B Vitamins Protect Heart Patients: The Best Evidence Yet
Supplementing with three B vitamins (folic acid, vitamin B6, and vitamin B12) improves clinical outcome in heart patients, according to a report in the Journal of the American Medical Association (2002;288:973–9). Although numerous preliminary studies have suggested that taking these vitamins might promote heart health, this new study is the best designed and most definitive one to date. The implication of the study is that widespread use of an inexpensive and nontoxic vitamin combination could have a major impact in the battle against America's number one killer.
Five hundred fifty-three men and women who had undergone a procedure to open one or more blocked coronary arteries (angioplasty) were randomly assigned to receive a placebo or a daily combination of folic acid (1 mg), vitamin B6 (10 mg), and vitamin B12 (400 mcg) for six months. These individuals were observed during the supplementation period and for an additional six months (total observation period, one year). During that time, the proportion of study participants suffering a cardiac event (defined as either death from heart disease, non-fatal heart attack, or need for a repeat angioplasty or bypass operation) was 32% lower in the vitamin group than in the placebo group (15.4% vs. 22.8%; a statistically significant difference). In addition, the incidence of cardiac death was 48% lower in the vitamin group, although the difference between groups was not statistically significant.
The protection afforded by these vitamins against heart disease may be due in large part to their capacity to reduce homocysteine levels in the body. Homocysteine is a byproduct of amino acid metabolism that is believed to promote the development of heart disease. It is well established that an elevated blood level of homocysteine is associated with an increased risk of cardiovascular disease. One previous study demonstrated that lowering homocysteine by supplementing with folic acid, vitamin B6, and vitamin B12 can reverse the buildup of plaque in arteries (atherosclerosis). However, the new study is the first to show that taking these vitamins actually improves clinical outcome (i.e., a reduction in adverse cardiac events).
While individuals with high homocysteine levels appear to obtain the most benefit from B-vitamin supplementation, these vitamins have also produced regression of atherosclerosis in people with normal homocysteine concentrations. That observation suggests that at least some of the improvement that results from B-vitamin therapy is due to mechanisms other than homocysteine lowering. For example, vitamin B6 has been shown to have a mild blood-thinning effect and to strengthen the walls of arteries; each of these actions would be expected to help prevent or reverse atherosclerosis.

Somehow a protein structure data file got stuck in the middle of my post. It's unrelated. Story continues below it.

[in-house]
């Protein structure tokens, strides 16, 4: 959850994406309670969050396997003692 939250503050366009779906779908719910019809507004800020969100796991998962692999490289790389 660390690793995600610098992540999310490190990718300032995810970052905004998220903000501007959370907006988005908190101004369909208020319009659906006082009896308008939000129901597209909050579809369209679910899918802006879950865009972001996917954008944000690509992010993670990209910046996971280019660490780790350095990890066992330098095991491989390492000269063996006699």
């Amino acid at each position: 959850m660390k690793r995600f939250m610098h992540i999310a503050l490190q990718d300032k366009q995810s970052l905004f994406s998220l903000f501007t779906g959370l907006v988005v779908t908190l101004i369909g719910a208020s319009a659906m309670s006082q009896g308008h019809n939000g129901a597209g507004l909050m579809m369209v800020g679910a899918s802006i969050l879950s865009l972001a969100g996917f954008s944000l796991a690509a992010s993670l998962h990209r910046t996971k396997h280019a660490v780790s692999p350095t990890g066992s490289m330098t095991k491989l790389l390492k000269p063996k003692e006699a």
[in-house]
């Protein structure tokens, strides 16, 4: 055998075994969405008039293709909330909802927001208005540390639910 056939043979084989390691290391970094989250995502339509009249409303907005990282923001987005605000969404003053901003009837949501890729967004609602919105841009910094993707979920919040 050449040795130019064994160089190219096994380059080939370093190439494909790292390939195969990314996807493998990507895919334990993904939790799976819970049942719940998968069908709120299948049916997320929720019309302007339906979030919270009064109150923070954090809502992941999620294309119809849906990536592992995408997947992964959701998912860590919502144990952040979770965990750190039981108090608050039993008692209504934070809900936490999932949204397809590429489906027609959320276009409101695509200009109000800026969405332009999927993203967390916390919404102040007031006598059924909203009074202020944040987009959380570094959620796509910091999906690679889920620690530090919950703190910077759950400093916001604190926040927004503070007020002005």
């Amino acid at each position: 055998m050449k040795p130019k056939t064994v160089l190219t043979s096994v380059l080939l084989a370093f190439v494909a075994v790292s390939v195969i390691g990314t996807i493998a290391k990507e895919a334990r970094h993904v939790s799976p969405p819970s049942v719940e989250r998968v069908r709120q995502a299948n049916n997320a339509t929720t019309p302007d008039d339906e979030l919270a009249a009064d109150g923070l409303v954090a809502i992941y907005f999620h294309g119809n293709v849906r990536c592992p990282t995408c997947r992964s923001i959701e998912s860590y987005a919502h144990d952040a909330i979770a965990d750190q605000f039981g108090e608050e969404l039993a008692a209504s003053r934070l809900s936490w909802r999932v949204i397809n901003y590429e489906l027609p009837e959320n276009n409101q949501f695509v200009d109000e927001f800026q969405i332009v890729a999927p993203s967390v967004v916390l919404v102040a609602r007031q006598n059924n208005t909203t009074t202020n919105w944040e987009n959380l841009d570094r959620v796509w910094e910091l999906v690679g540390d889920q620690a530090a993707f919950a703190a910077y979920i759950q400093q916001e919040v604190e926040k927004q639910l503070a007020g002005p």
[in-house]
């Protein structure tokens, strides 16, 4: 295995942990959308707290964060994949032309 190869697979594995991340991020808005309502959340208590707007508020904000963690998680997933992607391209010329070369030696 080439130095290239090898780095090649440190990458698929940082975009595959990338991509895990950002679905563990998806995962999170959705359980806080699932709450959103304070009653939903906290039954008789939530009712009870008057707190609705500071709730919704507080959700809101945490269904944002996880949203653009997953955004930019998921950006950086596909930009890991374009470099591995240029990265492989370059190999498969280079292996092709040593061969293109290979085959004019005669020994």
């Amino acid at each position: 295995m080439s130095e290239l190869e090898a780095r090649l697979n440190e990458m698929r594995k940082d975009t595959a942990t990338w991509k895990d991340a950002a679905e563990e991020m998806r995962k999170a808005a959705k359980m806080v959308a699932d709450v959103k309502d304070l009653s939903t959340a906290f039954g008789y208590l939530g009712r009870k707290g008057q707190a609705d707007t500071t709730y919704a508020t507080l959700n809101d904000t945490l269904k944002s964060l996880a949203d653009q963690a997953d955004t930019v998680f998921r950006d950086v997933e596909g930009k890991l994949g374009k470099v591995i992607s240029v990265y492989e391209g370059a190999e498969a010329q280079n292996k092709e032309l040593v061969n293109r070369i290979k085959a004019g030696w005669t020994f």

Food sources of folic acid, vitamin B6, or both include whole grains, leafy green vegetables, beans, wheat germ, and meat. Vitamin B12 is found almost exclusively in animal foods.
Alan R. Gaby, MD, an expert in nutritional therapies, testified to the White House Commission on CAM upon request in December 2001. Dr. Gaby served as a member of the Ad-Hoc Advisory Panel of the National Institutes of Health Office of Alternative Medicine. He is the author of Preventing and Reversing Osteoporosis (Prima, 1994), and co-author of The Natural Pharmacy, 2nd Edition (Healthnotes, Prima, 1999), the A–Z Guide to Drug-Herb-Vitamin Interactions (Healthnotes, Prima, 1999), Clinical Essentials Volume 1 and 2 (Healthnotes, 2000), and The Patient’s Book of Natural Healing (Prima, 1999). A former professor at Bastyr University of Natural Health Sciences, in Kenmore, WA, where he served as the Endowed Professor of Nutrition, Dr. Gaby is the Chief Medical Editor for Healthnotes, Inc.
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